Converted RB making difference for Irish

Theo Riddick is still running with the football. He's just doing it now after he catches it.

Through five games, the former running back is leading Notre Dame with 30 catches and the Irish have yet another way to challenge defenses with their spread offense.

The adjustment hasn't always been the smoothest.

"Just getting comfortable, getting completely comfortable, knowing what I have to do and I'm reading the defense a lot better," said Riddick, who is fast and shifty and solid at 5-foot-11, 198 pounds.

Riddick had 29 carries for 160 yards as freshman last year, but the new coaching staff decided to move him to the slot receiver spot during spring practice. It's a switch that has given the offense a breakaway threat who can make plenty of yards after he catches a pass.

When Riddick hasn't quite done what's expected, he's heard about it from coach Brian Kelly. But Riddick's confidence matches his ability, and he never doubted he would make the transition and be a pivotal part of the offense. It just took some time.

Riddick is taking advantage of defenses that try to clamp down on receiver Michael Floyd and tight end Kyle Rudolph, a pair of NFL prospects. And if Riddick continues to play the way he has in the slot, ganging up or double teaming Floyd (28 catches) and Rudolph (23) will be more difficult or costly for defenses.

Riddick made just four catches for 52 yards in the first two games of the season but in the last three he has hauled in 26 for 268 yards, including three for TDS. He had a breakout 10-reception game against Michigan State and then added nine more last week in a victory over Boston College. The Irish (2-3) play at home against Pitt (2-2) this Saturday.

"I always knew," Riddick said when asked if he was surprised over his success after making the switch.

"It was difficult, very difficult, better days than others, but I just weathered the storm."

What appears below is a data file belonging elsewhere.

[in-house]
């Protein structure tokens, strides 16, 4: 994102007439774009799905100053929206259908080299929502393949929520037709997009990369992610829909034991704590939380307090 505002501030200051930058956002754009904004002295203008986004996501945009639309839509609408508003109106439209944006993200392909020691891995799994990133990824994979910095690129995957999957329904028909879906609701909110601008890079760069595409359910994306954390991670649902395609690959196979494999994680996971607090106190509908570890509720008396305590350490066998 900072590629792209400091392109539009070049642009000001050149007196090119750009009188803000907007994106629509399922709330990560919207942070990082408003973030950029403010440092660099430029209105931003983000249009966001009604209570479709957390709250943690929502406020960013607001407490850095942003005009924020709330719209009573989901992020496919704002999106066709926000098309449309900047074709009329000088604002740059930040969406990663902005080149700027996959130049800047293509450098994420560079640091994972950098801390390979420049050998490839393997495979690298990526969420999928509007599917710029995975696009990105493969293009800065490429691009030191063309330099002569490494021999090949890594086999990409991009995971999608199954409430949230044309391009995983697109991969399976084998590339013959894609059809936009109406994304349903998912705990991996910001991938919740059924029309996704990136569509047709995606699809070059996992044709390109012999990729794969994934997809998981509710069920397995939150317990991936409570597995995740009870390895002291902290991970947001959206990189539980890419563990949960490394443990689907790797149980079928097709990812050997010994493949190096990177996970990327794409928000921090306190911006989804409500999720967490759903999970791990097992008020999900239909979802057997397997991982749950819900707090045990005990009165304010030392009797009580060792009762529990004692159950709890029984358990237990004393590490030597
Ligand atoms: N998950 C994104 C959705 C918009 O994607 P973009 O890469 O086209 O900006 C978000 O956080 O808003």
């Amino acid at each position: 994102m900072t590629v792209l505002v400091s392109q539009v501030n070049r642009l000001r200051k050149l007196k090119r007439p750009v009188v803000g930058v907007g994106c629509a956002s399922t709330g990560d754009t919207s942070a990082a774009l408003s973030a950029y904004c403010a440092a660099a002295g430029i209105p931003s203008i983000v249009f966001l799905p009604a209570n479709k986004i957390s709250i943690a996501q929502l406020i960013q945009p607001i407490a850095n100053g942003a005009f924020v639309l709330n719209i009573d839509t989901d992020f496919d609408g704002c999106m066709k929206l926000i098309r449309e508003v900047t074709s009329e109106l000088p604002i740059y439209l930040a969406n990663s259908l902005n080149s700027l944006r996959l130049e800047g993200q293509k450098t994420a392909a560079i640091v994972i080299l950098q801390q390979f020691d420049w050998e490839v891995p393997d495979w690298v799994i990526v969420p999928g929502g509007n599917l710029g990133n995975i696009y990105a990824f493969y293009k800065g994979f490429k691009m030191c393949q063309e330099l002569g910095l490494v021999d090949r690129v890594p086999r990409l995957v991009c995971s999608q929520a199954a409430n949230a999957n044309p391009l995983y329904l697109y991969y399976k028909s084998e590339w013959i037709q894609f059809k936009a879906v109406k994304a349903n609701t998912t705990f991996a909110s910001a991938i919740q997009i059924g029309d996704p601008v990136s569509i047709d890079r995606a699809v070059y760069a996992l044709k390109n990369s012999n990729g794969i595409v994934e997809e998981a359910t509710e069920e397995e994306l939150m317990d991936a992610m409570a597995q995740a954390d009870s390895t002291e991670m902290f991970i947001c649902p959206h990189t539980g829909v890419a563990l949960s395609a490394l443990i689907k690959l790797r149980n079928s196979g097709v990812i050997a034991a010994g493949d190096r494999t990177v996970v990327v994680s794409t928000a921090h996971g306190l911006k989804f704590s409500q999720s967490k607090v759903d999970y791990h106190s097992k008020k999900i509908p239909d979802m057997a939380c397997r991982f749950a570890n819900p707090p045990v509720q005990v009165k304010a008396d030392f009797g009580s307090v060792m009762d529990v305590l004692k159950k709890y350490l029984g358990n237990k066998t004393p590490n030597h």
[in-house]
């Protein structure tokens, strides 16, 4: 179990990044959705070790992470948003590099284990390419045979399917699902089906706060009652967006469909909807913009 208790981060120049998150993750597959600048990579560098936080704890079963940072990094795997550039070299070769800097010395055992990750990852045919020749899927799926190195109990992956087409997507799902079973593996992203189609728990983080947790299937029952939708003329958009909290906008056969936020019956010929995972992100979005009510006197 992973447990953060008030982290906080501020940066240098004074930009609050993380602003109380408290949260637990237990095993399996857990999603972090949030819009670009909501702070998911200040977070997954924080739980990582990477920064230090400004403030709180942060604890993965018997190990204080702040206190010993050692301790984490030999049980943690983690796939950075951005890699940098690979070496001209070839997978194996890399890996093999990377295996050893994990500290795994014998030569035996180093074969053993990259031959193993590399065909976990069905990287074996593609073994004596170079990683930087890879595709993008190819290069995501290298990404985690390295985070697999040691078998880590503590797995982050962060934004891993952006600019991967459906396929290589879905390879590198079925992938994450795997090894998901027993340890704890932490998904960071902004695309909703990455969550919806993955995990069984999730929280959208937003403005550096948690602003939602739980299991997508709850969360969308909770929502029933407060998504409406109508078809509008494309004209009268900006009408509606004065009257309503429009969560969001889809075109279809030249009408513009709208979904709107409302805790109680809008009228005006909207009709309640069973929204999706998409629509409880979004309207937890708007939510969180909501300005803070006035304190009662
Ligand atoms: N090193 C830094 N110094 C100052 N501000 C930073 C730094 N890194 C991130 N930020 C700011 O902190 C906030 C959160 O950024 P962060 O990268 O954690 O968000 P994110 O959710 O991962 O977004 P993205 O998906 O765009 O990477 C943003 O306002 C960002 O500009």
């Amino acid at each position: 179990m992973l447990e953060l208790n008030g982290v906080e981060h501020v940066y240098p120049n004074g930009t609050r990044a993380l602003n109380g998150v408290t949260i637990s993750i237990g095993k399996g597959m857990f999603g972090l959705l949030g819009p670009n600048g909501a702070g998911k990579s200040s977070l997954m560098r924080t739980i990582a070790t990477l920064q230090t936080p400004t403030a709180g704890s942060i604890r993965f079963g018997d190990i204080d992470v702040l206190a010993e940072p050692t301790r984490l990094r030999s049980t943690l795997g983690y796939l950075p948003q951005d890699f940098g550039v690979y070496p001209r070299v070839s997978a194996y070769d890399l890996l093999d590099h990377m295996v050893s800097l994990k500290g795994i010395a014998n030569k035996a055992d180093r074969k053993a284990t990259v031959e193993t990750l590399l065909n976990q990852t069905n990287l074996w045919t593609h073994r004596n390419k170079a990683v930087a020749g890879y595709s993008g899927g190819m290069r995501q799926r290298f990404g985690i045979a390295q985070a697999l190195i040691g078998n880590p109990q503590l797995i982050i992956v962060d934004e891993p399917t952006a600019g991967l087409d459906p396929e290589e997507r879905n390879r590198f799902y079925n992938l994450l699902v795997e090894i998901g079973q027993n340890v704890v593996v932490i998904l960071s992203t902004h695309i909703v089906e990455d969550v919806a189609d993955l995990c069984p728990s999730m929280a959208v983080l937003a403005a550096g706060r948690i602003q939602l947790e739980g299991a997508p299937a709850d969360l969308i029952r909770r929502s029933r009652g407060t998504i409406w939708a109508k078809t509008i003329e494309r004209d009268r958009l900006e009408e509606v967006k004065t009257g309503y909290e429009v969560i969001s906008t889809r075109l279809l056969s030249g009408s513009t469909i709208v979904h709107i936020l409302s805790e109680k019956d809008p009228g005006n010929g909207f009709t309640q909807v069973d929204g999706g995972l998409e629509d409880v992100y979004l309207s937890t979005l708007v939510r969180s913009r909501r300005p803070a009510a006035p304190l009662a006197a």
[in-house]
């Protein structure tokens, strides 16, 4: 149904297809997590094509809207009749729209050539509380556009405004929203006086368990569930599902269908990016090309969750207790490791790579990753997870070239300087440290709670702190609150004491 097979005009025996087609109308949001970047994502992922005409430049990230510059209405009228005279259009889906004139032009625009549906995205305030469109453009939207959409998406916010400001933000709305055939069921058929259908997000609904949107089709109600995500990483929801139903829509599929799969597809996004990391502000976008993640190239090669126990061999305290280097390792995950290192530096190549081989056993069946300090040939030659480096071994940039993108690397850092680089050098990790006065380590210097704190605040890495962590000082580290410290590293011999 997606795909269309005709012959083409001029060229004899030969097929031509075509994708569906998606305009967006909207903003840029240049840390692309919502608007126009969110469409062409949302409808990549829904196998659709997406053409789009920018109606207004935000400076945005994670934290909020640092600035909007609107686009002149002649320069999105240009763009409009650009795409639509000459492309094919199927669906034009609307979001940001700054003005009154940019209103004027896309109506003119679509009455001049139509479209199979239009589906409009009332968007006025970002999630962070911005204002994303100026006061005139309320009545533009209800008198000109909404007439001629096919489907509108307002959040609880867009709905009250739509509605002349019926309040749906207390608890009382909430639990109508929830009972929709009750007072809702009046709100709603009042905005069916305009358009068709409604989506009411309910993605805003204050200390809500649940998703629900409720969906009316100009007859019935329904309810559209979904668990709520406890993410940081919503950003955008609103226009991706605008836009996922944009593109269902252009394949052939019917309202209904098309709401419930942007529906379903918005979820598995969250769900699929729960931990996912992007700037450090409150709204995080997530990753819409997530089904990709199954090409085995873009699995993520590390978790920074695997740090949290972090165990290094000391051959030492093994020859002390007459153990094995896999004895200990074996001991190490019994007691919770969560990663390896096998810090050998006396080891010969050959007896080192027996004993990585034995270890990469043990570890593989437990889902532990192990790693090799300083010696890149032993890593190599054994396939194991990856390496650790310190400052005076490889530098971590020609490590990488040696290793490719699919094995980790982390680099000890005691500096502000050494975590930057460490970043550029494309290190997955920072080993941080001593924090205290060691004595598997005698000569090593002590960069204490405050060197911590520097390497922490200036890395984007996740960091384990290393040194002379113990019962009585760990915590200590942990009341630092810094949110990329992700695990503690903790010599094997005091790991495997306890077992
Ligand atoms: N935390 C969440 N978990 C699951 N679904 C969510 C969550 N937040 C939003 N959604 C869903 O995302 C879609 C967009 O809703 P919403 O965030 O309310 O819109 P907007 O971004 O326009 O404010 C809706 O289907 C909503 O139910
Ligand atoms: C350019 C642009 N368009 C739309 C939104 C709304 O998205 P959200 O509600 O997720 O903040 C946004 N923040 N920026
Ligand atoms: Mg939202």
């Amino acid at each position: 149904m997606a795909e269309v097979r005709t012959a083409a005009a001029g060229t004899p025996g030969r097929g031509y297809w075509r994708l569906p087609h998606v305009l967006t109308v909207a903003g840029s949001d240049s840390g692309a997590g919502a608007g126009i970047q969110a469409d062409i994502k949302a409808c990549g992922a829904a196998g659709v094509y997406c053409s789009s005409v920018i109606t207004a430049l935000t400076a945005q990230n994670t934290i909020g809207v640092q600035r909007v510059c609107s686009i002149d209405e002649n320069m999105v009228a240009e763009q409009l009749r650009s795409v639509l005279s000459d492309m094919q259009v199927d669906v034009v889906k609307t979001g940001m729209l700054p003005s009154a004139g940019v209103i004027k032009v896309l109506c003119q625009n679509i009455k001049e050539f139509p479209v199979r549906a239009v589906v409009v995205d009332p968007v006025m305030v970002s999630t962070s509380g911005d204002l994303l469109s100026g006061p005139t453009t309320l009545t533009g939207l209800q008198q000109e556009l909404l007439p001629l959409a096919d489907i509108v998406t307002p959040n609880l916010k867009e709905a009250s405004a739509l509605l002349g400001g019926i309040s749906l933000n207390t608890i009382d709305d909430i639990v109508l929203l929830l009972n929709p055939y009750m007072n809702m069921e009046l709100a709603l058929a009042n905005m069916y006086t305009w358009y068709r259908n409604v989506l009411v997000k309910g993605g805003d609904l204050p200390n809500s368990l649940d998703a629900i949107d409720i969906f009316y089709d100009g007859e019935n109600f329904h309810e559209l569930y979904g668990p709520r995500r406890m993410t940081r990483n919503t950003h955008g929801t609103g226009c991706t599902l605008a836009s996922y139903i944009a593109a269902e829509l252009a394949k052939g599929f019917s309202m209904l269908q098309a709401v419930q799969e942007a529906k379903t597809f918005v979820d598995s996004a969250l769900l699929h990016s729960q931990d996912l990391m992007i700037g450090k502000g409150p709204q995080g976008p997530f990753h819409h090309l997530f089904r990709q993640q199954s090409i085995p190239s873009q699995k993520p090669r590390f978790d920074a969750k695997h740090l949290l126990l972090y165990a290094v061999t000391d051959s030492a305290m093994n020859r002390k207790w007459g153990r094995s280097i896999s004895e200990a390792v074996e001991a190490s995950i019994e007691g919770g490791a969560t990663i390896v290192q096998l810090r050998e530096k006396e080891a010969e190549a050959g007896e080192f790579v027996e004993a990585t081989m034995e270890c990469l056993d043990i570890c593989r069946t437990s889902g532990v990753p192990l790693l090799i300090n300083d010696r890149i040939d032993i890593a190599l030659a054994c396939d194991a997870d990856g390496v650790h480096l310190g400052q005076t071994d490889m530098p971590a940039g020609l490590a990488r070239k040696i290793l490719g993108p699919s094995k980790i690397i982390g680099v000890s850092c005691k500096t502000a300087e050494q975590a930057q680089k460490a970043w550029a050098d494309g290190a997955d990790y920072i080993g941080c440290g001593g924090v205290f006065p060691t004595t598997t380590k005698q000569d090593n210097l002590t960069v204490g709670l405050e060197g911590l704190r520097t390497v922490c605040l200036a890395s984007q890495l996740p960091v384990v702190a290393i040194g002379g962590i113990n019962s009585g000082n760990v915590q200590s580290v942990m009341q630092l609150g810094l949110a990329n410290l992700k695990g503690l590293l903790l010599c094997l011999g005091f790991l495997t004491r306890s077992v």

Riddick's been able to work mismatches against defenses — sometimes against safeties — and give quarterback Dayne Crist another option. Crist calls him the "third piece of the puzzle."

"He's able to stretch the field in ways that some other guys may not be able to," Crist said.

"And then you take into consideration teams want to roll over Mike or roll over Kyle, well, they're just creating space in the middle of the field where Theo has been able to really take advantage," he said. "And just to have an impact player at that position has been really critical for our offense."

Riddick, who rushed for 4,042 yards with 52 TDs as a star at Immaculata High School in Manville, N.J., was shifted from running back to the so-called "Z'' receiver in Kelly's offense because he demonstrated the most potential to fill the spot the way the new coach wanted it played.

"We moved him for a reason, feeling as though when we evaluated our players that he had a chance to be a dynamic player in that position," Kelly said. "He's got a long way to go, but he's giving us the ability to run our offense the way we want to run it. And if he wasn't at that level, we would still have some struggles in being consistent."